Solicitors closed today but will make appointment tomorrow. Seeing WA woman tomorrow as well.

ponygirlcurtis Wed 20-Mar-13 13:22:02

Got nothing more to add that hasn't already been said Charlotte, just wanted to offer you a big hug. smile You are doing great.

Anniegetyourgun Wed 20-Mar-13 13:22:18

Charlotte... if he was reasonable you wouldn't be leaving him, would you?

LadyMercy Wed 20-Mar-13 13:58:23

Charlotte, you are doing really well.

Next time he spouts 'it's not fair' at you, ignore him. What is not fair is someone living with a partner who makes their life shit!

You are finally taking control back, repeat after me - this is not my fault!

Bookwolf32 Wed 20-Mar-13 14:14:18

I don't mean to be harsh or antagonistic, but from reading this thread there isn't a lot of mention of the children's current emotional state, it's all about you and H. As a child I had parents who separated and divorced in a very acrimonious way - I was aware long before that things were unhappy. It seems highly likely that if your children are 4+ then they know things aren't good and all this dithering about when to tell them simply makes it worse. They are quite possibly imagining all sorts and the sooner you sit down with them and explain things in a straightforward manner that they can process the better.
Good luck.

CharlotteCollinsismovingon Wed 20-Mar-13 14:34:47

Ok, fair point - they haven't been mentioned here. Currently, they are benefitting from the new Superdad, although there are holes in the disguise and ds asked this morning when he'd be going away again.

Actually, the reason I started the thread is that I want to tell them and don't know if it's the right thing to do. Is it best to be straight with them as soon as possible, or better to wait until we can present something definite? I don't know if I can insist they live with me yet. I don't know if I can afford to stay in the area if H is unemployed next year. And so on.

sassy34264 Wed 20-Mar-13 16:09:04

charlotte My exdp wouldn't let me leave. Slightly different in that, he put his hands around my throat, pinned me to the bed and threatened to kill me if i took dd away from him.

So i did it all behind his back. It was the only way.

I know you may not be in any physical danger, but you may have to get things sorted without telling him. He is going to make it difficult otherwise. We are not taking about a normal reasonable split with a person of normal disposition are we?

I would find somewhere to live, sort out benefits/finances, see a solictor and then move with the kids. (without informing him, or at the very least, inform him at the last minute) I would then let him see them every other weekend and one day a week (was the standard) and then let him go to court for more access if he wants.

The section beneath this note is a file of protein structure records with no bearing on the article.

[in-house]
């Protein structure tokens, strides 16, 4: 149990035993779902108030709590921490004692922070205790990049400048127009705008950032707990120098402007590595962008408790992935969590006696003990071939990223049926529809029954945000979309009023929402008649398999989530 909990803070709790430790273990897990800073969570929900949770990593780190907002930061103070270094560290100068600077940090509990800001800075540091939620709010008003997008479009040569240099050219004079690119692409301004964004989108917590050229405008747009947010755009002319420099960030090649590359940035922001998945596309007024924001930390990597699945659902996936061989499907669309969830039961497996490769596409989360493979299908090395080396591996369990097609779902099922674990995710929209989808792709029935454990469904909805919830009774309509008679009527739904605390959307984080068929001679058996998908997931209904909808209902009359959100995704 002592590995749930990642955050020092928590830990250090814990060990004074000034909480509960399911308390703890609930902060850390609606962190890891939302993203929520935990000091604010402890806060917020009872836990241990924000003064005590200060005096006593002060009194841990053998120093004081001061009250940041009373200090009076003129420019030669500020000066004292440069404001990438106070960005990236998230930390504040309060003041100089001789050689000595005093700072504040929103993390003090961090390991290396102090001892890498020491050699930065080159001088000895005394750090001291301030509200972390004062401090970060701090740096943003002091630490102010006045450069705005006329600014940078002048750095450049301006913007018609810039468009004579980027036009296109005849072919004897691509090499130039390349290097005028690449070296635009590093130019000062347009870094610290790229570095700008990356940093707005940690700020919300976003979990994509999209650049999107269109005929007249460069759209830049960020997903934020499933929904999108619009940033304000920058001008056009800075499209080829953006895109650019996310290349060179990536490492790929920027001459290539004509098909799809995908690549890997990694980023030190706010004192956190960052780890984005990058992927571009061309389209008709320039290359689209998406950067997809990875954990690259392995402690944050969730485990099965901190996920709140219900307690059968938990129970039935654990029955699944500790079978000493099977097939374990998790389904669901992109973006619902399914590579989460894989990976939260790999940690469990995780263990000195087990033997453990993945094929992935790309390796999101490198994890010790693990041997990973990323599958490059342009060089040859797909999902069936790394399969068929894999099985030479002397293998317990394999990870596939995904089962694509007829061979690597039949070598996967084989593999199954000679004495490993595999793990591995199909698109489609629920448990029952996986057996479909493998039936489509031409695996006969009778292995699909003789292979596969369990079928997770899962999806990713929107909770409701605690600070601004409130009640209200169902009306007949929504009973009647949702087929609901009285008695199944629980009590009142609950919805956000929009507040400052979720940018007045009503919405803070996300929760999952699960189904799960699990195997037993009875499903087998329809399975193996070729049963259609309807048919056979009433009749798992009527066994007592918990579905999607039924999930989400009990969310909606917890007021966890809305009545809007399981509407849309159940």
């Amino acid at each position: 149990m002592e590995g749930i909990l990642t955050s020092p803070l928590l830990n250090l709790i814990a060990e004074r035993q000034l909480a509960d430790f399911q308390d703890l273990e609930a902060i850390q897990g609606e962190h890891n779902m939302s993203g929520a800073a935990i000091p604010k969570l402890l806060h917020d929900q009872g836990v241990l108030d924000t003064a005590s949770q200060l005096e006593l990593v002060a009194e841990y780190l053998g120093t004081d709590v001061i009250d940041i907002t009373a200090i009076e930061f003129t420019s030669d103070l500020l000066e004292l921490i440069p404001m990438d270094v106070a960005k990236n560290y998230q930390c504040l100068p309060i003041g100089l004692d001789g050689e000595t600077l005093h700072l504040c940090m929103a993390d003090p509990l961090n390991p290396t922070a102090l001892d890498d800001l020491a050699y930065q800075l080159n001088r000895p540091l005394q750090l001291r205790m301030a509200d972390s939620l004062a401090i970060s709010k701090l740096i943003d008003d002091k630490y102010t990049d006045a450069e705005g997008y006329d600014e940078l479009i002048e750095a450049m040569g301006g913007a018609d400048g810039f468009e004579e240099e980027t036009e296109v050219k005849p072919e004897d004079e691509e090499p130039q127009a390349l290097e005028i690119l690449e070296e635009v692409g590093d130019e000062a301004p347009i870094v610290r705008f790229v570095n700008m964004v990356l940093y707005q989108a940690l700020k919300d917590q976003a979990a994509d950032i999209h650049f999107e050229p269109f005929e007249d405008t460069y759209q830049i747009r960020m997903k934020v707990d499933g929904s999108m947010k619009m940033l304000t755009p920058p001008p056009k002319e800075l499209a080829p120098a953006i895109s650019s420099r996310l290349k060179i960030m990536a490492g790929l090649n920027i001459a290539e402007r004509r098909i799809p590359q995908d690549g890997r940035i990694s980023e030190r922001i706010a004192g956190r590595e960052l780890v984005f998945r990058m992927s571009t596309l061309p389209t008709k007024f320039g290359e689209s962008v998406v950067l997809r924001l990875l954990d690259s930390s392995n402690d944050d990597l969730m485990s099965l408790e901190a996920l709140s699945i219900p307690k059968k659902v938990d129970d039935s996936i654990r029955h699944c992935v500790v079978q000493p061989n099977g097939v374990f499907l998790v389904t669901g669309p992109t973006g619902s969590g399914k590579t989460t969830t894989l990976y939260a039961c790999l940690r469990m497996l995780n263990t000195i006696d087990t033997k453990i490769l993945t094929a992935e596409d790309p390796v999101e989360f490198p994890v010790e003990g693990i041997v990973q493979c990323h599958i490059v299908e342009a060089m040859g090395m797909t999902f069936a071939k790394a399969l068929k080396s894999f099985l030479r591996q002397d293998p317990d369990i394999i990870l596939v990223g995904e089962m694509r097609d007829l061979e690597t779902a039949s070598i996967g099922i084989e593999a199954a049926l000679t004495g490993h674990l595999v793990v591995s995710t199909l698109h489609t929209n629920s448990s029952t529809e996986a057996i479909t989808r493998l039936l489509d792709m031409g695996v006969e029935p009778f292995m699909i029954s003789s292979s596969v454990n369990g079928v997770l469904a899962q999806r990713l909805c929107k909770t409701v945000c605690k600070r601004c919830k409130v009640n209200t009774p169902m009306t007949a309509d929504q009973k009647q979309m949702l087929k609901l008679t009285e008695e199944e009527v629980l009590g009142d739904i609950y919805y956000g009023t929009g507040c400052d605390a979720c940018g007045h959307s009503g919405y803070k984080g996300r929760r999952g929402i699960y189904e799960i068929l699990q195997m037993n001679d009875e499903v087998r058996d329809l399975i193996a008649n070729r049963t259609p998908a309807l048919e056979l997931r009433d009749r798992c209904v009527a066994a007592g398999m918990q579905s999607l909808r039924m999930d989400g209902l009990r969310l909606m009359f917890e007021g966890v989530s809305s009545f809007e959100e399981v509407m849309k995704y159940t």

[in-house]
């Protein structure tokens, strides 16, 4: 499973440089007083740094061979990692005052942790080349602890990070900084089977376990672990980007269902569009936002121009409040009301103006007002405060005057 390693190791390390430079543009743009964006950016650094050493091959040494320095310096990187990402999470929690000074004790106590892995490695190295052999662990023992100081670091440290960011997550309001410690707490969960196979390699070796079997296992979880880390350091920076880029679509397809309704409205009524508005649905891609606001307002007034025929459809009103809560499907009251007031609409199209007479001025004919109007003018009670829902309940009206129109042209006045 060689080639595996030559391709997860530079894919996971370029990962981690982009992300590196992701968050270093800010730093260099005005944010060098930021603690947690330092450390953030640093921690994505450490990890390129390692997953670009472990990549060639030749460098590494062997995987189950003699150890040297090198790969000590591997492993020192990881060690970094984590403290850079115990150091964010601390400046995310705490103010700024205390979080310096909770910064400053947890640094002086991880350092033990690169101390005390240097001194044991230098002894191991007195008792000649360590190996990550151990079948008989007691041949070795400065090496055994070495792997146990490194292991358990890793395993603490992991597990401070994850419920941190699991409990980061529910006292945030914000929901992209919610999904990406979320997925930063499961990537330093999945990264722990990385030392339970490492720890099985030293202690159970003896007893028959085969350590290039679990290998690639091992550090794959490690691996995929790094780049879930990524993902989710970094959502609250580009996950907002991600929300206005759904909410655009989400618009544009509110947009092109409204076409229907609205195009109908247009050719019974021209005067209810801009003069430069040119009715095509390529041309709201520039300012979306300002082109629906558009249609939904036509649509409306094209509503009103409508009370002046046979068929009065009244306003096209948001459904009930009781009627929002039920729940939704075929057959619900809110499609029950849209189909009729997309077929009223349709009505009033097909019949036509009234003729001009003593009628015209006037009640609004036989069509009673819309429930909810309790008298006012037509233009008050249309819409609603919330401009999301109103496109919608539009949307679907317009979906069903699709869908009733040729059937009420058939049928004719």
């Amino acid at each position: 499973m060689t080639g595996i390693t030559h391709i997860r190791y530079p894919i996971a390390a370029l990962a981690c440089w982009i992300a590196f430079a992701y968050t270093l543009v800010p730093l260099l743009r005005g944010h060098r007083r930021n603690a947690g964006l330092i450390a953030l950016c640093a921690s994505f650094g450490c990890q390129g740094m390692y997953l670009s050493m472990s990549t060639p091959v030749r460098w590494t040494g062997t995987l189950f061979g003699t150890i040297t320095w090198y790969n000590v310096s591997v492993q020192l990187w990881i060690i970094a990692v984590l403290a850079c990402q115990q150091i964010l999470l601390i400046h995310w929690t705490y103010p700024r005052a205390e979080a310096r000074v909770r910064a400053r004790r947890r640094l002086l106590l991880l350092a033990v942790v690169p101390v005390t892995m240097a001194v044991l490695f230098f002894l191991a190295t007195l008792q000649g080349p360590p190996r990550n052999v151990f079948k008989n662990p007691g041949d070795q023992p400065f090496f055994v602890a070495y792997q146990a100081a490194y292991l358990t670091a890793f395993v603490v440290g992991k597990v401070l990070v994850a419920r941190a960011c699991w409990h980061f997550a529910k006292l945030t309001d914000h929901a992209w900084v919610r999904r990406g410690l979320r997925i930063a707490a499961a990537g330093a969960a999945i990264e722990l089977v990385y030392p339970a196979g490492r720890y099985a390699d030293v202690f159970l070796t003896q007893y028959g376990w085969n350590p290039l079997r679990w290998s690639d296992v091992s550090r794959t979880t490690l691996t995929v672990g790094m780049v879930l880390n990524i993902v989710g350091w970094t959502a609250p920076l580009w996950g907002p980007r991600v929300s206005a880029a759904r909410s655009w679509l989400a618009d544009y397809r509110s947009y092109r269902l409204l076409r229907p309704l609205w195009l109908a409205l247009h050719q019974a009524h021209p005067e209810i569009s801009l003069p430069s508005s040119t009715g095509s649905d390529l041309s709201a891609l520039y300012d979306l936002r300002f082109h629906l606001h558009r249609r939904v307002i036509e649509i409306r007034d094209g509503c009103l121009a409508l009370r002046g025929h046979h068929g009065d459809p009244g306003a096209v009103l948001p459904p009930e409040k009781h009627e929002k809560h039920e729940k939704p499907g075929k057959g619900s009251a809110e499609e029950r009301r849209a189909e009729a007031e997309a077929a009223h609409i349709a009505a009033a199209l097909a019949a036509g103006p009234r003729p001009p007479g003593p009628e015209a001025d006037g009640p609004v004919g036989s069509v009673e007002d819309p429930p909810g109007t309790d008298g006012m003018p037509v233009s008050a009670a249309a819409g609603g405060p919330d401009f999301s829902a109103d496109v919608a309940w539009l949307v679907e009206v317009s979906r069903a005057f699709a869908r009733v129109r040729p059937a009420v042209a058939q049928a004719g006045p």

I would probably inform the kids myself, as i would be unsure what spin he might put on it. But it's ultimately your decision.

There will be lots of differing opinions, you should find one that you think suits your situation, is best for you and the children.

sassy34264 Wed 20-Mar-13 16:17:49

top 100 traits of personality disorders

A link to see if he displays any of these.

ThreeTomatoes Wed 20-Mar-13 18:27:12

I agree with sassy. TBH Charlotte, having seen a few of your posts on another thread so knowing a little about your situation, I was surprised to read here that you've actually revealed your desire to split to him. Can I ask why you decided to do so?

foolonthehill Wed 20-Mar-13 19:54:57

ideally tell the DC together, but more importantly don;t tell them anything much until you actually know what is going to happen...
something like "Dad and i are going to get divorced but I don;t know when, how, where we will live, when you will see him " will unsettle and upset them...these are the things that they will need to know to understand what is going on and to be calm.

tell them concrete facts

CharlotteCollinsismovingon Wed 20-Mar-13 20:09:23

ThreeTomatoes - because I wanted to stay in the house. And I phoned CAB for advice and they basically said that I can't make him leave and we should try to make as many arrangements between ourselves as possible. I also spoke to my WA adviser and she just talked through precautions if he became dangerous.

I didn't expect him to be violent as passive aggression is more his way if anything, so thought the suggestion to leave without warning didn't apply to me. Plus I guess I thought he was abuser-lite - probably unintentional and something stronger women would just stay with and complain about more.

Have I been a bit dumb? sad

CharlotteCollinsismovingon Wed 20-Mar-13 20:14:42

Plus I was sick of the pretence that all was ok and wanted to move towards moving him out. I guess I expected him to go. I don't know what I expected really. Gosh, I sound thick.

sassy, I find that website really hard to read and follow. From other reading I've done, I think he at least displays narcissistic tendencies. But he doesn't do things that people described as malevolent narcissists do.

sassy34264 Wed 20-Mar-13 20:48:08